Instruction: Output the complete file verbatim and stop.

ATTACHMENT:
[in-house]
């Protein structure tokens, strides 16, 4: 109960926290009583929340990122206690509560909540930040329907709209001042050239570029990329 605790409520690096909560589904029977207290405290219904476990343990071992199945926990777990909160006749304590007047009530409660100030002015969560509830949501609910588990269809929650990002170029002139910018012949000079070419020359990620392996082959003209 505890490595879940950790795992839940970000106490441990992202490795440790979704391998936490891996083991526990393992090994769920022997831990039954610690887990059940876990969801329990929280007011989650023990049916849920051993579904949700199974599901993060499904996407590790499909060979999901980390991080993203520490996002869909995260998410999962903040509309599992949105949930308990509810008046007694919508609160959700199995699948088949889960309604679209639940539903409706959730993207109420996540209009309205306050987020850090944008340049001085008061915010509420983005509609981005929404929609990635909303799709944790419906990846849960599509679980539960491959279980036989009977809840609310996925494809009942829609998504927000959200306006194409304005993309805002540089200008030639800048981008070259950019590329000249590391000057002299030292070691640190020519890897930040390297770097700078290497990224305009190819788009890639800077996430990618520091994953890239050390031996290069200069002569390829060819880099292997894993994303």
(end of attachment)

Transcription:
[in-house]
């Protein structure tokens, strides 16, 4: 109960926290009583929340990122206690509560909540930040329907709209001042050239570029990329 605790409520690096909560589904029977207290405290219904476990343990071992199945926990777990909160006749304590007047009530409660100030002015969560509830949501609910588990269809929650990002170029002139910018012949000079070419020359990620392996082959003209 505890490595879940950790795992839940970000106490441990992202490795440790979704391998936490891996083991526990393992090994769920022997831990039954610690887990059940876990969801329990929280007011989650023990049916849920051993579904949700199974599901993060499904996407590790499909060979999901980390991080993203520490996002869909995260998410999962903040509309599992949105949930308990509810008046007694919508609160959700199995699948088949889960309604679209639940539903409706959730993207109420996540209009309205306050987020850090944008340049001085008061915010509420983005509609981005929404929609990635909303799709944790419906990846849960599509679980539960491959279980036989009977809840609310996925494809009942829609998504927000959200306006194409304005993309805002540089200008030639800048981008070259950019590329000249590391000057002299030292070691640190020519890897930040390297770097700078290497990224305009190819788009890639800077996430990618520091994953890239050390031996290069200069002569390829060819880099292997894993994303």